Editorial by John Lovett
The needs of the malting barley industry are receiving a lot of attention at the moment, and rightly so. Barley is the second most important cereal crop in Australia. Malting barley offers an average annual value to the country of about $550 million - about half of that in export income.
Australia has traditionally dominated the international malting barley market - commanding about 45 per cent of world trade. Export malt is a value-added world market in which Australia has about a 9 per cent share. We would like to supply more.
The problem for Australian growers and for the industry, as painted by an exhaustive study commissioned by the Grains Council and paid for by growers, is simply this: Australia is currently being outcompeted on the quality-sensitive world markets that bring in the most export dollars.
The need for reassessment and response is made more urgent by the finding that China, Australia's largest customer and the second-largest beer producer in the world, will likely become more demanding within the next five years. These and other study findings are in this issue of Ground Cover.
The recent loss of sales to the Japanese market, associated with the demand shift toward malt with high diastatic power, provides a good lesson on how vulnerable the Australian barley industry has become to shifts in market requirements. With signals from overseas that breeders are targeting ever-finer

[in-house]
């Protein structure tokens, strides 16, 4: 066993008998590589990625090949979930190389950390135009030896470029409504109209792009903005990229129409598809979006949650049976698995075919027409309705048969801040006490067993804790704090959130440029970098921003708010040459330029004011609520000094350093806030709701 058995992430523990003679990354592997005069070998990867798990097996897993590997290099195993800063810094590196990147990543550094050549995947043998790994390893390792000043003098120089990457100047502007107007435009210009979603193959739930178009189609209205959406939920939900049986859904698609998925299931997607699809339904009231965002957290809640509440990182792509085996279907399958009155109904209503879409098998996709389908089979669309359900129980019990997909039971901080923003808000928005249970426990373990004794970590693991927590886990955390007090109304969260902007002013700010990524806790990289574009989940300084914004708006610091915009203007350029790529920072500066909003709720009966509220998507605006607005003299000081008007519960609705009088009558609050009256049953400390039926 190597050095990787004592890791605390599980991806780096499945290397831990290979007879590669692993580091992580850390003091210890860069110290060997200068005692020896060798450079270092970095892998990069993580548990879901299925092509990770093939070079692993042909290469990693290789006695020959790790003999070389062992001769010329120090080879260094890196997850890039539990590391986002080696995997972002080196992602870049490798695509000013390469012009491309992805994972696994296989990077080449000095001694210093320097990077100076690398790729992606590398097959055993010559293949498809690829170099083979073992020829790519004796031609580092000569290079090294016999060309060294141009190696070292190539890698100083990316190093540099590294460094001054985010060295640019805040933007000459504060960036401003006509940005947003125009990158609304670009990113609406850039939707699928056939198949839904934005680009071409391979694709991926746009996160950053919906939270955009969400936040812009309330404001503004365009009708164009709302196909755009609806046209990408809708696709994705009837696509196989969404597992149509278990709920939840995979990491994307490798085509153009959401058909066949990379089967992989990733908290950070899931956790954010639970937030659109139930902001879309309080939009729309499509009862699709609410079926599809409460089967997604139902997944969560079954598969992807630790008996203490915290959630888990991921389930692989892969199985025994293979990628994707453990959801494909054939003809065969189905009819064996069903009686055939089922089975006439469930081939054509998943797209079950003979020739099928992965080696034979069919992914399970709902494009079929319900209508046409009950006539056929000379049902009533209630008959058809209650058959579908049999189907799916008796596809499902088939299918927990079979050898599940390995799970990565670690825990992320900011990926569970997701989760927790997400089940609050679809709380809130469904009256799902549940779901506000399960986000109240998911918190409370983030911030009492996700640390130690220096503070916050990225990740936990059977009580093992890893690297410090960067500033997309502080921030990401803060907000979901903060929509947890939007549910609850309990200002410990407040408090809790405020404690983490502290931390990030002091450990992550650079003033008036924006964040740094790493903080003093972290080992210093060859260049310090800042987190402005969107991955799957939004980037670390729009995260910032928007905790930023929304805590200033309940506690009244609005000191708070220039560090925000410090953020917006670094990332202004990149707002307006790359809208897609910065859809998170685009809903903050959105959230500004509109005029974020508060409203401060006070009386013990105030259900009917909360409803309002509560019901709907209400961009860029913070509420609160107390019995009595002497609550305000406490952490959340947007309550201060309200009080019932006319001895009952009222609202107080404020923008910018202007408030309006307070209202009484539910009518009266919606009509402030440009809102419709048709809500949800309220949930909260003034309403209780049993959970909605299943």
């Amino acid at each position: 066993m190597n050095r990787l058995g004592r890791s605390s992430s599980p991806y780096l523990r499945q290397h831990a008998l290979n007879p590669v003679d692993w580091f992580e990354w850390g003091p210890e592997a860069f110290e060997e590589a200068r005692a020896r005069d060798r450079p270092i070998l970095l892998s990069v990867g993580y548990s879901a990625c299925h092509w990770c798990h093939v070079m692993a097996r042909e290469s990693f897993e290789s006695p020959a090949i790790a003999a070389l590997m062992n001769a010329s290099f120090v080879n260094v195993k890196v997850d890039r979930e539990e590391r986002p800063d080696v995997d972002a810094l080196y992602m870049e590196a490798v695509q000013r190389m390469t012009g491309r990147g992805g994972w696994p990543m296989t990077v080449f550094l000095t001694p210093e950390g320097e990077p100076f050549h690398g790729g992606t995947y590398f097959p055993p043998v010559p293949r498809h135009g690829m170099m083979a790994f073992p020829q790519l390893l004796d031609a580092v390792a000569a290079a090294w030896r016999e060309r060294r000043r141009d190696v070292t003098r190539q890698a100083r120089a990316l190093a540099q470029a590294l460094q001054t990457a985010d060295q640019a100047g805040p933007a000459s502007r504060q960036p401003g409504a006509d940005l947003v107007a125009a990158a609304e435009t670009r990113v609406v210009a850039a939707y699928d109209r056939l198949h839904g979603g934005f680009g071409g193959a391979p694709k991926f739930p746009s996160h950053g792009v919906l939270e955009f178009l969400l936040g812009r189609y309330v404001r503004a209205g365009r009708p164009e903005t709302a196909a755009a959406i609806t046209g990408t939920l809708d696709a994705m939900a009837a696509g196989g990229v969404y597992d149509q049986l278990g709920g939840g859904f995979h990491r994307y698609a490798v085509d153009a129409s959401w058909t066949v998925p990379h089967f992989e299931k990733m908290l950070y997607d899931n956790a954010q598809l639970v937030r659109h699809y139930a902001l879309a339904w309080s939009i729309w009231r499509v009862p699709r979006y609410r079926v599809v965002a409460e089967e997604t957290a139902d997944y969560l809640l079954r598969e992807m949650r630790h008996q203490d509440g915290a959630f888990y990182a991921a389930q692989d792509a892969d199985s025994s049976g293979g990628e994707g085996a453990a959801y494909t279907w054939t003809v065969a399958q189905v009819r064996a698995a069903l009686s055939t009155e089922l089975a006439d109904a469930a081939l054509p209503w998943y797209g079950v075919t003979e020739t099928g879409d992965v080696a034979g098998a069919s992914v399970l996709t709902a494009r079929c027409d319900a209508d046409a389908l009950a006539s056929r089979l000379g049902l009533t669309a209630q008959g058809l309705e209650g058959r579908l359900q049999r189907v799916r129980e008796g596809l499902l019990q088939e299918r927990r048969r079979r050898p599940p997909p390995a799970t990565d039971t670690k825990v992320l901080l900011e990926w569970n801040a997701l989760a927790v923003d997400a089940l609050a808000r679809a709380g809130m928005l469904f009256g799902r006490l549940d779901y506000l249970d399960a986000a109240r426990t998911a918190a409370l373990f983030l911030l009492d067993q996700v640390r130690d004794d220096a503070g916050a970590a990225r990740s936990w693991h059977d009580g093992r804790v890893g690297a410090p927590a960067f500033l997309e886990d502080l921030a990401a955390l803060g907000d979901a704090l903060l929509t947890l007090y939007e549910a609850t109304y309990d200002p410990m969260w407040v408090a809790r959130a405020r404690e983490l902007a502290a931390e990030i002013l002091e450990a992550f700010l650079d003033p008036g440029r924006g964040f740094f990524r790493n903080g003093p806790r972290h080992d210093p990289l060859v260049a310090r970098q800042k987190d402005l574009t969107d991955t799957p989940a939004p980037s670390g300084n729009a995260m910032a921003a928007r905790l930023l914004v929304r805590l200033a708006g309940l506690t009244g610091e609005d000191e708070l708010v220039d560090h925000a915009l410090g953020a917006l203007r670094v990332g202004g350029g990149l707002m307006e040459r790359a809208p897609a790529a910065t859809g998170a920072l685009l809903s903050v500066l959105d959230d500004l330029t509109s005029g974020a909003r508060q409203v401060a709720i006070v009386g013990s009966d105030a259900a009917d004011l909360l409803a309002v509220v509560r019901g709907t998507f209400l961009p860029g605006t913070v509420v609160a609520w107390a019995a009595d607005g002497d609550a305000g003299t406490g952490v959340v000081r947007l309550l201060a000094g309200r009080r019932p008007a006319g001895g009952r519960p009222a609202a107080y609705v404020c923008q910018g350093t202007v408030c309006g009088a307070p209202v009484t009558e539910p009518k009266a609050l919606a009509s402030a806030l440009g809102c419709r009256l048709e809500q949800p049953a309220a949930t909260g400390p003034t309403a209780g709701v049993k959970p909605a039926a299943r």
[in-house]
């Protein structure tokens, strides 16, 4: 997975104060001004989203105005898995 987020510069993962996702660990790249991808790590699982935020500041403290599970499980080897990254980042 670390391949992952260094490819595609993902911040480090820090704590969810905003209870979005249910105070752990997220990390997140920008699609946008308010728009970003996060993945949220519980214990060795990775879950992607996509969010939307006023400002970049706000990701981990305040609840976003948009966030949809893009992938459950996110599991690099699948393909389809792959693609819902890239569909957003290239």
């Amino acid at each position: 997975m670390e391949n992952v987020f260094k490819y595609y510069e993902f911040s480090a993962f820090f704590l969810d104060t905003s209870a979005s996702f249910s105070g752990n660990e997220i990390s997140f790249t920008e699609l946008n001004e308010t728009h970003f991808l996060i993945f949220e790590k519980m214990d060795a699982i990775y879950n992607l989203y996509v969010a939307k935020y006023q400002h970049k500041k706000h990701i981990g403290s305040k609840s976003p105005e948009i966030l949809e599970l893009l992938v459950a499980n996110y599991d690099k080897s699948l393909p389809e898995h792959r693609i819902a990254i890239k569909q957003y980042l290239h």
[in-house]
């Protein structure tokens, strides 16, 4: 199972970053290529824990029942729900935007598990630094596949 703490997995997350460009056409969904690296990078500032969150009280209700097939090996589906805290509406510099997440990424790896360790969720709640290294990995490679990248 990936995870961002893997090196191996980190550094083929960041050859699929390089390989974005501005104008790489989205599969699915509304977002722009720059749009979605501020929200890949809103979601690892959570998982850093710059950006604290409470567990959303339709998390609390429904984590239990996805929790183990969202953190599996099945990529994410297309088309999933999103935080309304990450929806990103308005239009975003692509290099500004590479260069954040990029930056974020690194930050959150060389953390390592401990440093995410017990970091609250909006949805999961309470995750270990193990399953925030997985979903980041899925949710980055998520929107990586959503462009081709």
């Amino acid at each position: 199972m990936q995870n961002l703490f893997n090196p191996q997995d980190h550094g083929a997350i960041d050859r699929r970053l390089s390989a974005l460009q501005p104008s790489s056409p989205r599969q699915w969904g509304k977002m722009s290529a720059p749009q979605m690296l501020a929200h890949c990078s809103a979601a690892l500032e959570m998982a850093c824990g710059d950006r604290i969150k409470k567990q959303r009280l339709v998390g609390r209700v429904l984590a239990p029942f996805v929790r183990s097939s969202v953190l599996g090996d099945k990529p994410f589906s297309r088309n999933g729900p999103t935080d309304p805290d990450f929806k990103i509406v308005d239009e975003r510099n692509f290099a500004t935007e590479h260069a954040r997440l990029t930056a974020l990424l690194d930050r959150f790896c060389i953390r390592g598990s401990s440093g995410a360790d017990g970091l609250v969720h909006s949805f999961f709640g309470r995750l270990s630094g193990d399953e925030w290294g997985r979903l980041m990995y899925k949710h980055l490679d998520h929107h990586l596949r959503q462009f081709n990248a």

quality characteristics such as 'haze-free' traits, it is vital that barley researchers have the best market intelligence they can get.
To that end, the GRDC has invested $90,000 over three years in the establishment of a Barley Quality Objectives Group (BQOG). The group's brief is to define quality objectives in significant markets, to identify gaps and prioritise further research. Most importantly, the Group will help to identify likely future market demands so that the industry can plan to meet market needs rather than play "catch-up".
Meanwhile, the GRDC's 1993 initiative to fund and coordinate barley research through the National Malting Barley Research Agenda is already showing signs of paying off. New varieties and technology for faster breeding are coming on line - see stories page 5.
Nevertheless, investment in barley improvement has to be seen as an ongoing long-term proposition. Ten years is a reasonable expectation for the development and market-testing of new varieties. And a consistent flow of varieties with improved characteristics is essential.
But varieties alone are not the answer. The best genetic material will not deliver its potential without proper agronomic support. That matter, too, is being addressed.